Monday, August 1, 2011


I am grateful that I have feet that can stroll through sand or feel dewy grass in the morning.

I am grateful that I can feel the burn in my quads after a long, hard run.

I am grateful that my butt gets numb when sitting in the same place for a long time. OK, maybe I'm not grateful that my butt GETS numb...but I am grateful that I can feel the numbness.

I am grateful that I can cradle my favorite mug full of coffee in my hands on a cold winter day feeling the warmth.

I am grateful that my arms can hold and rock a baby.

I am grateful that I have a voice that can be heard, in both the literal and figurative sense.

The patient that I cared for this weekend really got me thinking about the things I so easily forget I'm grateful for.

My patient was a teenager who got into a car accident when she was just 4 years old. I don't know the details of the accident, but what I do know is that it was bad. REALLY bad.

She fractured many of her vertebrae and severely injured her spinal cord.

So bad was the accident, this girl cannot move anything below her neck, needs a machine to breath for her, and gets fed through a tube in her stomach.

She cannot remember what it was like to eat delicious pizza, ice cream or macaroni and cheese.

She's never had the opportunity to taste rich coffee or drink a full bodied wine.

She cannot run, or jump, or hike on trails.

She cannot hold her baby cousin, or hug her mother.

What she can do is extremly limited; She can listen and she can observe.

She has the ability to move her lips, but no voice to be heard.

She has a functioning mind, stuck inside a non-functioning body.

So this left me attempting to lip read for 26 hours over the past 2 days. And let me tell you, it was NOT easy!!!

So many times I found myself getting frustrated, and yet she just kept smiling, knowing that I would eventually get it. Or, that I wouldn't, and she would decide it wasn't important enough so she would lip "Never mind."

It took me 3 minutes to realize that her side hurt and she wanted to change positions. It took me 6 minutes to figure out that she wanted to watch a different movie. It took me 25 minutes to learn she wanted the water taken out of the cuff in her trach. And there were so many things that after 15, 25, 30 minutes I never even figured out!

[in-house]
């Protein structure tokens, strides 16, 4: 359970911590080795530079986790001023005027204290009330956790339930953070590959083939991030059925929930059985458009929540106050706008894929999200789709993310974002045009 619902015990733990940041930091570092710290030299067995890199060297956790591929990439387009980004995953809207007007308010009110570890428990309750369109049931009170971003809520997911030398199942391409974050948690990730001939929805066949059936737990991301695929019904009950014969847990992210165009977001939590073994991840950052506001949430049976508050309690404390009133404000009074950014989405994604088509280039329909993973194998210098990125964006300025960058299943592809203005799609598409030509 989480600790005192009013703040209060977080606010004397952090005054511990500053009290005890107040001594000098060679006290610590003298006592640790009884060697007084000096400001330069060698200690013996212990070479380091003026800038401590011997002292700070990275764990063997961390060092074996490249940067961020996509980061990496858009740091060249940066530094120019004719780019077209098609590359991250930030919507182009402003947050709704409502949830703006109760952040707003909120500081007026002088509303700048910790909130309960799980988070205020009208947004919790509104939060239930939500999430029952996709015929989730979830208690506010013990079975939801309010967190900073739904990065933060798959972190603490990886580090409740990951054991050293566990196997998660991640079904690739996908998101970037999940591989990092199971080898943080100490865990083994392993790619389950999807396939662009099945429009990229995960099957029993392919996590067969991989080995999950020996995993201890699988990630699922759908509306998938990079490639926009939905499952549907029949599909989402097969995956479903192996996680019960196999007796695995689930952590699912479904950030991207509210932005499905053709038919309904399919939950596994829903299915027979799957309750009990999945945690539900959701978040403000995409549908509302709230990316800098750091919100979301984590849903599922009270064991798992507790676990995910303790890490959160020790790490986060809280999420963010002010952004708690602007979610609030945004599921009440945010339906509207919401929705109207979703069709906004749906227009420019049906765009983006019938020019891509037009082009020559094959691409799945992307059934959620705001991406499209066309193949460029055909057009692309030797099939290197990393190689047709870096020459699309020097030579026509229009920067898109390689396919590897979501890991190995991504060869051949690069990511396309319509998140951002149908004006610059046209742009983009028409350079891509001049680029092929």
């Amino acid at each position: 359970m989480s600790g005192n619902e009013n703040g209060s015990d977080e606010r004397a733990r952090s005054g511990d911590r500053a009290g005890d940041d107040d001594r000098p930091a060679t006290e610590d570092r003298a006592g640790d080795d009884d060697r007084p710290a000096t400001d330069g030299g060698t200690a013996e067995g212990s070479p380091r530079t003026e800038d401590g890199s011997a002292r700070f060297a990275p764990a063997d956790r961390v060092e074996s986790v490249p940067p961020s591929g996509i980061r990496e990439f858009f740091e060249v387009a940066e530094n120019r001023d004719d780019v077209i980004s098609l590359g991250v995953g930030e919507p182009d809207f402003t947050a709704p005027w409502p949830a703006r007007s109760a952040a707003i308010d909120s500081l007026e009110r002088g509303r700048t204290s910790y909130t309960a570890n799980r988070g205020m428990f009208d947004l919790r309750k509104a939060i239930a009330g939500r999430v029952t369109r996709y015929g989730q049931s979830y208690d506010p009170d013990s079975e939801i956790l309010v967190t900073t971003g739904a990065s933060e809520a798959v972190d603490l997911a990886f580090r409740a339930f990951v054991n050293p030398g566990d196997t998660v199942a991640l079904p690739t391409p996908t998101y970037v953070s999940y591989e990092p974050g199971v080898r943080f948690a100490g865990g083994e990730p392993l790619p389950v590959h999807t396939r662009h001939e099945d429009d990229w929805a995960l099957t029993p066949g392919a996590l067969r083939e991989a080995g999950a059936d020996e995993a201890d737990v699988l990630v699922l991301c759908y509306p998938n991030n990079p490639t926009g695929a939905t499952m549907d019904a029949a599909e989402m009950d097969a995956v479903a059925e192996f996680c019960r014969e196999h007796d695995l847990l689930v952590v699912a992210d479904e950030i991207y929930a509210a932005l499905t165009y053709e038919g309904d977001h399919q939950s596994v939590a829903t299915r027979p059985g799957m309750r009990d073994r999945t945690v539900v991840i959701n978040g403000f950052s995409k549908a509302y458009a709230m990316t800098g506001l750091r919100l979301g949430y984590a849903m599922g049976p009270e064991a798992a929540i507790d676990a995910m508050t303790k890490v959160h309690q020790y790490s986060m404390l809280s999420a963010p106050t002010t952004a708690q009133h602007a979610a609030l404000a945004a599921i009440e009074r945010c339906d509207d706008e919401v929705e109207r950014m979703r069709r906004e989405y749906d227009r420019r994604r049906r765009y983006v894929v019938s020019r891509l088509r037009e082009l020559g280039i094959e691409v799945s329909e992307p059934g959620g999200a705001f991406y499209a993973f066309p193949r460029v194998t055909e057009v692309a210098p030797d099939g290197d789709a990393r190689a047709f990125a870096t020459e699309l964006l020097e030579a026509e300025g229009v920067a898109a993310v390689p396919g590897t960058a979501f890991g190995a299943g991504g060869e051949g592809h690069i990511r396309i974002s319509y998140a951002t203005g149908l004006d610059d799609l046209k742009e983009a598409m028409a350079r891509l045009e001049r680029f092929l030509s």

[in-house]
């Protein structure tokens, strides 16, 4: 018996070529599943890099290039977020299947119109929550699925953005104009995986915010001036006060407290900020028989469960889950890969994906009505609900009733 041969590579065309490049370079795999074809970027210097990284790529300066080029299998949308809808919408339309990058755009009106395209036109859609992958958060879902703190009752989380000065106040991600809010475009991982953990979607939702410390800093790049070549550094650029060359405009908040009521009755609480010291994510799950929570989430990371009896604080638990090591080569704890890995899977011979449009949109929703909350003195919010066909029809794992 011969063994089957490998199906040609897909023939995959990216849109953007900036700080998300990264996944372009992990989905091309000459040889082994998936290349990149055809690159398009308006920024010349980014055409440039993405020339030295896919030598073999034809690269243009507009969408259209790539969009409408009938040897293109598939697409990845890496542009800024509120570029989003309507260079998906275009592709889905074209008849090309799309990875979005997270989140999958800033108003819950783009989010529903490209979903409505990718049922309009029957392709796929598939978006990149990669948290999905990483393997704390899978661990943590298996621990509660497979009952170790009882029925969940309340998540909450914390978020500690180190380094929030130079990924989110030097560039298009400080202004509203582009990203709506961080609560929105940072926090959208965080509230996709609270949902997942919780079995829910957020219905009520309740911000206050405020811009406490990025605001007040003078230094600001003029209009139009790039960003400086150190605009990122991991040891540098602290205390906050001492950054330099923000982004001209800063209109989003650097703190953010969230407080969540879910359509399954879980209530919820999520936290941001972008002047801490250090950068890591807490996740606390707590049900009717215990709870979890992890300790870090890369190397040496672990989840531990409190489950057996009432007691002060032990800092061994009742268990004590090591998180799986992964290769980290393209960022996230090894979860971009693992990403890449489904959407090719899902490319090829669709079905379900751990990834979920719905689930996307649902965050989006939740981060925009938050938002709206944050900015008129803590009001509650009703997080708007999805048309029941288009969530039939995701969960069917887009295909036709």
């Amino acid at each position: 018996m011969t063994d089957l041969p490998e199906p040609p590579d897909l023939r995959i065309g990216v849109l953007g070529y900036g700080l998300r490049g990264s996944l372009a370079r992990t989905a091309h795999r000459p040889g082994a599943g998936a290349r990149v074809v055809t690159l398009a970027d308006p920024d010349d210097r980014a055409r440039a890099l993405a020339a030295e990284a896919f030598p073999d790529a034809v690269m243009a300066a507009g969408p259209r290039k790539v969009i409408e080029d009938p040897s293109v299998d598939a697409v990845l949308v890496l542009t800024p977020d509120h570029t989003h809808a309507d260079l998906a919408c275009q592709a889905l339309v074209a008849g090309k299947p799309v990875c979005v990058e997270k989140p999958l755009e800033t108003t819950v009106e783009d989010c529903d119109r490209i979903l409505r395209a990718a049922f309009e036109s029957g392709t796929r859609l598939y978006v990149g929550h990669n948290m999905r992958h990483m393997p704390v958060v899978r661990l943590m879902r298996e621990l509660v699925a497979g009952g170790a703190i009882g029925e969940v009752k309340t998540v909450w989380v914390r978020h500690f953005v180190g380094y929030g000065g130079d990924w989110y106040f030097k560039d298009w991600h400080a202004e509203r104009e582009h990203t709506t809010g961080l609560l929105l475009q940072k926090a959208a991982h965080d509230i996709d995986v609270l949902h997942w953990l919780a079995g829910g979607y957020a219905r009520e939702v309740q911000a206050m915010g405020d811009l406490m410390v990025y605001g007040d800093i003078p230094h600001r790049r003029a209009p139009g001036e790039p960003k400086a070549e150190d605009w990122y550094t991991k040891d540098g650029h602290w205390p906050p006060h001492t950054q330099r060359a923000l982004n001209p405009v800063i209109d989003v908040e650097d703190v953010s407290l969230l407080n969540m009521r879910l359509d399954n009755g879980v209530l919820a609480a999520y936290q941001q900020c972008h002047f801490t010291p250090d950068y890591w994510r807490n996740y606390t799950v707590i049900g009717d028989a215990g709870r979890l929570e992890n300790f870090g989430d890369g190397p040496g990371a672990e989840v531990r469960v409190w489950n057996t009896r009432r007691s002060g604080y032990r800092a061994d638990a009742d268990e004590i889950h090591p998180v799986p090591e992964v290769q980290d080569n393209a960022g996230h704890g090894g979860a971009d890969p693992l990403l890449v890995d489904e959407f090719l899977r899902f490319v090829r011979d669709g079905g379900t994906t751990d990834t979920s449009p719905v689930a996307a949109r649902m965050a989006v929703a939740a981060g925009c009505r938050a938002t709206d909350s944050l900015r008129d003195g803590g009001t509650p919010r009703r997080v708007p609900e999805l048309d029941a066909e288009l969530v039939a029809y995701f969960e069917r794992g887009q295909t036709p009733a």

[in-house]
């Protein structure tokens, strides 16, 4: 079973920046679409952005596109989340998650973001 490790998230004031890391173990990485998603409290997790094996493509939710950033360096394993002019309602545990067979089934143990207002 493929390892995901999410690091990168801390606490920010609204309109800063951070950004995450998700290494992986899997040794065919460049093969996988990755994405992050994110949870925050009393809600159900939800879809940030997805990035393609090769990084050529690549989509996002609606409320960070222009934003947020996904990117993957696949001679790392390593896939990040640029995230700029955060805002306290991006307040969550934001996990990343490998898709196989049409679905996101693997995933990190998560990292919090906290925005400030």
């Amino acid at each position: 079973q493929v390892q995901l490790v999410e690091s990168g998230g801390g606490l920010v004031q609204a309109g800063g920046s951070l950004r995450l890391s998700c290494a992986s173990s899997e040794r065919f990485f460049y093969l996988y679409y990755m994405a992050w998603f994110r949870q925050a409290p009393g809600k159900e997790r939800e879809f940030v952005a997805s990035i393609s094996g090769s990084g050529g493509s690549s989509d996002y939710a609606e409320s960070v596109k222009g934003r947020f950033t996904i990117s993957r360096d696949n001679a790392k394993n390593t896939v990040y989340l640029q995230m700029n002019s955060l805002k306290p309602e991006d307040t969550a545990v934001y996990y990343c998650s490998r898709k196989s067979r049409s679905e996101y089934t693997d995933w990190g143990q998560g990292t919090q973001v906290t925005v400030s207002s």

I can't imagine what this girl has gone through for most of her life. And quite frankly, I don't want to!

But this girl doesn't have that luxury. Whether she wants to feel it, to imagine it, or not, she has to. This is her reality.

It has been for many, many years. And it will continue to be for many, many, many years.

Even though I don't want to imagine her reality, I do want to make sure it leaves a lasting impression on me.

What I do want is to continue to be grateful for the things that are so easy to take for granted.

I want to cheer, rather than complain, when my muscles ache after a great (maybe too hard!?) workout.

I want to taste, and savor the bites that I, myself, can place in my mouth.

I want to experience all of the things that my body can do. The limits that I can take it to. Whether that be running a marathon, or feeling the adrenaline of sky diving, or completing my first triathalon, I want to do it.

I want to continue to speak and have my voice heard. To hear my laughter with a group of friends, or my voice educating a group of students at work, and really appreciate it.

But most of all I want to keep the face of the one who taught me this gratitude in my memory's photo box. To have her ingrained in my mind, so that one day when I complain about a back-ache after standing on my feet all day, or a burger not tasting perfect, I will see her patient, smiling face reminding me to be grateful and instead enjoy that I can experience those moments.

Be grateful for the strong legs that allowed me to stand all day. Be grateful for the ability to feed myself, and truly taste.

This is why I love being a nurse. Why I cherish the shifts where I can make a small impact in the health of a child, while they make a large impact on me.

Truly there is nothing greater. No greater occupation, or calling to be had. And for this, I am grateful.

1 comment:

  1. WOW! Talk about impacting your life! It does put everything into perspective and how much we have to be grateful for! Thanks for sharing this.